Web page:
Vegan nutritional hacks – how to make sure your body is getting everything it needs
“How are you going to get enough protein in your diet?” A universal question that is posed to most vegans at one time or another.
While a well thought out vegan lifestyle can be just as nutritionally valuable as a traditional omnivore diet, asking yourself if your body is getting everything it needs from time to time can only be of benefit.
The reality is, you do need to make sure you are getting enough omega fatty acids, proteins and calcium, among other things. The good news is, it is 100pc possible to do so on a vegan diet if you are informed and conscious of you are consuming every day.
Here are some things to keep in mind as a vegan.
Vitamins and minerals
You only have to read the back of a box of multivitamins to know that we need to consume lots of different types of vitamins and minerals every day. Fruit and veg are a fantastic source, however there are certain ones that we need to put a little extra effort into, when living by a vegan diet.
Most vegans will be aware that this is something that needs to be taken in supplement form if you are not eating animal proteins. B12 is crucial for the nervous system, and a deficiency could lead to anaemia, nervous system damage, infertility, bone disease or heart disease.
Vegan friendly: Mushrooms that have been grown in B12 rich soil, nutritional yeast, fortified foods (foods with vitamins and minerals added to them) such as unsweetened plant milk or cereals, B12 supplements.
Vit D helps our body absorb calcium and is important for bone and gut health. Studies have shown that Vitamin D deficiency is a problem worldwide in both vegans and omnivores, the reason being that very few foods naturally contain it. So, this is a good one to let our omnivore friends know about, so they can be conscious of it too.
Vegan friendly: Sunlight (don’t forget the sunscreen), fortified foods such as bread and unsweetened plant milk, Vitamin D supplements.
Iodine is extremely important, especially if you are pregnant and vegan. Having an iodine deficiency during pregnancy can lead to brain damage in the womb, so getting the right amount is vital.
Iodine is also important for a healthy thyroid, and in return maintaining a healthy metabolism.
Vegan friendly: Use iodised salt, consume plants that were grown in iodised soil (plants grown close to the ocean are higher in iodine), and seaweed is another great source (and it’s really tasty in a salad).
Calcium is important and necessary to keep your bones and teeth healthy. Not only that, it also helps with muscle function, nerve signalling and heart health. Despite popular belief, dairy products are not the only food source that is high in calcium as many plants and legumes are also rich in the mineral.
Vegan friendly: Bok choy, mustard greens, turnip greens, kale, watercress, chickpeas, calcium-set tofu and broccoli.
Omega 3, Omega 6 and Omega 9 fatty acids are important to include in our diets for many reasons, from brain function to improving heart health.
The human brain is made up of nearly 60pc fat, a large amount of which are made up by Omega 3 fatty acids. Omega 3 is a key component of brain cells. For this reason, it’s a good idea to consume Omega 3 on a daily basis.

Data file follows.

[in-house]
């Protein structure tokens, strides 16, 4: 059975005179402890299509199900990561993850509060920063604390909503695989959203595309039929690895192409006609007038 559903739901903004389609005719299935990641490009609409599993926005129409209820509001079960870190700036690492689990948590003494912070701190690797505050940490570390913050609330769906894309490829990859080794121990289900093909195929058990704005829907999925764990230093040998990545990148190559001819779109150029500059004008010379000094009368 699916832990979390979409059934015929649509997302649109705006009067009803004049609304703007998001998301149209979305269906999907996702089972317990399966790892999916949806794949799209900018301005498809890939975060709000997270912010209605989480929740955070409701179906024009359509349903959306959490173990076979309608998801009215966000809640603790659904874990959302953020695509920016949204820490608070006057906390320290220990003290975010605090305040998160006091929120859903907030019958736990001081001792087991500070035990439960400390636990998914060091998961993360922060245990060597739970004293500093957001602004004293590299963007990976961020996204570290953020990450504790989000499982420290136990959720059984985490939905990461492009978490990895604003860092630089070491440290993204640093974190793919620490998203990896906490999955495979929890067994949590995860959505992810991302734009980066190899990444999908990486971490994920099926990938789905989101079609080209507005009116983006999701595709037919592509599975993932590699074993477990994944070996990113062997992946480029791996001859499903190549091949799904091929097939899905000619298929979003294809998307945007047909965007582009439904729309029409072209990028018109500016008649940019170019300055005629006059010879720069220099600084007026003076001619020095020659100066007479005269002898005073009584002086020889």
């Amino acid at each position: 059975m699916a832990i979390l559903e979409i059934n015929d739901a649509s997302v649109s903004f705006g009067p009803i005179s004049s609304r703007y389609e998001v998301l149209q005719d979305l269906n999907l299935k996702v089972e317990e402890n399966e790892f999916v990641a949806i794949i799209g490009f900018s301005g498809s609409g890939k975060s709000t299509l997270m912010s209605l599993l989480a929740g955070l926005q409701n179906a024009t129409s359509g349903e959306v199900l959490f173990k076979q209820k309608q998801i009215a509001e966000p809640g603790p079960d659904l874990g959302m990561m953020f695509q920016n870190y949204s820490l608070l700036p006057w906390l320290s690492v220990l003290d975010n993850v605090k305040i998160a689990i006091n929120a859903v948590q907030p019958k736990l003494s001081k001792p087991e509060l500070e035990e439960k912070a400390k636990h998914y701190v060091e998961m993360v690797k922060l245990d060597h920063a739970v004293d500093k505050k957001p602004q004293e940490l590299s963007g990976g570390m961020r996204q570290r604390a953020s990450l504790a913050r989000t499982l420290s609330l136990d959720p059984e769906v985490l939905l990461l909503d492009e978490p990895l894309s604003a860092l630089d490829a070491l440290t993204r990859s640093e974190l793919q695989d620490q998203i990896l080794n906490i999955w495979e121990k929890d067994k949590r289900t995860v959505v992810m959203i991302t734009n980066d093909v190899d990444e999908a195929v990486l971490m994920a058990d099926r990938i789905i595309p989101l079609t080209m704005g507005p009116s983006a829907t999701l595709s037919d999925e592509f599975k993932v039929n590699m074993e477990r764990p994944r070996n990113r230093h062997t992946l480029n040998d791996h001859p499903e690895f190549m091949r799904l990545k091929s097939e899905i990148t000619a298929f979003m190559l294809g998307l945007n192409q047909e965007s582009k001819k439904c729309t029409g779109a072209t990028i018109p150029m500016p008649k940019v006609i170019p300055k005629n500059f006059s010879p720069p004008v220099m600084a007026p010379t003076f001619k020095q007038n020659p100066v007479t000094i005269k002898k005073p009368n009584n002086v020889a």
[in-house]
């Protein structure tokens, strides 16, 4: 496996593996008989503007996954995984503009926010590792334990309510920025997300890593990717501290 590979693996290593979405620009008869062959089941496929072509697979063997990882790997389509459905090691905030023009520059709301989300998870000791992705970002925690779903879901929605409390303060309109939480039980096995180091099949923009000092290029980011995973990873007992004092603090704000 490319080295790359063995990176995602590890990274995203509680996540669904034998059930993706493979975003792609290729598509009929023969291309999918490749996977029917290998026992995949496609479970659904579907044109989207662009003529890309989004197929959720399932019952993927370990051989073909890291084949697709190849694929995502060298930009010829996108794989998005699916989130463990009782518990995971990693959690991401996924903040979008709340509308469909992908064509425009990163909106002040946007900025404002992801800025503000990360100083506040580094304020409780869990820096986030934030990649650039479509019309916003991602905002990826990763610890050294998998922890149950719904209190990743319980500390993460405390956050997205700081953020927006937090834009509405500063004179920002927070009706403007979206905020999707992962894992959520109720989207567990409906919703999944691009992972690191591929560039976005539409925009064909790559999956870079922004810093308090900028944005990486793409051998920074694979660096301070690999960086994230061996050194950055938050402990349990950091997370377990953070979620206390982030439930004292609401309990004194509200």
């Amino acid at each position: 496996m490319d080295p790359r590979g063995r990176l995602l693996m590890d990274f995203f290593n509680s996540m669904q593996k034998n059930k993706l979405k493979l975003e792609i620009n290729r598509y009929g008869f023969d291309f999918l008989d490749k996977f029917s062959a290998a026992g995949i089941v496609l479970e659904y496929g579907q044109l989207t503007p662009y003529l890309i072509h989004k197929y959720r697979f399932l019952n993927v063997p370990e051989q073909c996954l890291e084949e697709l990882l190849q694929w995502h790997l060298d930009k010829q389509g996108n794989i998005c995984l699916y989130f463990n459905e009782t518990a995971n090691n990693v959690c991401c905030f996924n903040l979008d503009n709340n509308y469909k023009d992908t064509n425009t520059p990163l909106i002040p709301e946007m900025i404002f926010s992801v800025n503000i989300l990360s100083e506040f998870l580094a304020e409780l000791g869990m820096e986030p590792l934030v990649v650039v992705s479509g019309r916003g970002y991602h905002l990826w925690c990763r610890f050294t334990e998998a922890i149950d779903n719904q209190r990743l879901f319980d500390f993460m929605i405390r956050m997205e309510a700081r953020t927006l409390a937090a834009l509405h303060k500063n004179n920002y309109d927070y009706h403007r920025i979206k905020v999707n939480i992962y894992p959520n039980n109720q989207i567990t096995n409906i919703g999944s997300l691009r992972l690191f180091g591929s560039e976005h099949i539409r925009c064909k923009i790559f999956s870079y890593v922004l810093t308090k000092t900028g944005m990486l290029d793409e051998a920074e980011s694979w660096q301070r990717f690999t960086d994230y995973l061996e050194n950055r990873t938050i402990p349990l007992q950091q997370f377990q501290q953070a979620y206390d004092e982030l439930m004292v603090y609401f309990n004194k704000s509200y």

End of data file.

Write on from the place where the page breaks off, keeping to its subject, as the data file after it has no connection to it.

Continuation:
Studies have shown improvements in concentration and sleep amongst those who get the right ratio and quantity of essential fatty acids.
While traditionally, fish has always been assumed to be the best source of omega fatty acids, flaxseed oil contains twice the Omega 3 of fish oils. There are also many other vegan friendly sources out there to include in your diet.
Vegan friendly: Flaxseed, chia seeds, walnuts, sunflower seeds, almonds, olive oil. For a vegan omega 3, 6 and 9 supplement, Udo’s Oil combines organic ingredients including flax seed, sunflower seed, sesame seed, coconut oil, evening primrose oil, soy lecithin (GMO-free), rice bran and oat bran. Udo’s Oil is also available in vegan capsules.
Protein is used by the body for growth and repair. It also uses it to make hormones and enzymes, both of which influence our entire body. Without it, our bones, muscles, cartilage, skin and blood would suffer.
It gives us the feeling of being full, preventing us from over eating. However, too much protein can affect our digestion, so maintaining a healthy balance is key.
There are many protein-rich food sources available, that can stand in the place of animal products.
Vegan friendly: Tofu, lentils (did you know you can get pasta that is made from 100pc ground lentils? It’s a great substitute for white pasta), chickpeas, nuts and nut butters, nutritional yeast, spinach, green peas, quinoa, soy milk, oats, chia seeds, broccoli, tempeh, edamame, spinach, asparagus, artichokes, potatoes, sweet potatoes and Brussels sprouts.
Living a vegan lifestyle can have many positive benefits, from your health, to the environment to the welfare of animals. Remember that sticking to a wide variety of whole foods is key to reaping the rewards of a plant-based diet. Be conscious of what you eat every day and take the steps needed to ensure your body is getting everything it needs to stay healthy.
Udo’s Oil, Ireland’s leading source of vegan Omega 3, 6 and 9, is available exclusively from health stores and pharmacies. Find out more on the Udo’s Choice website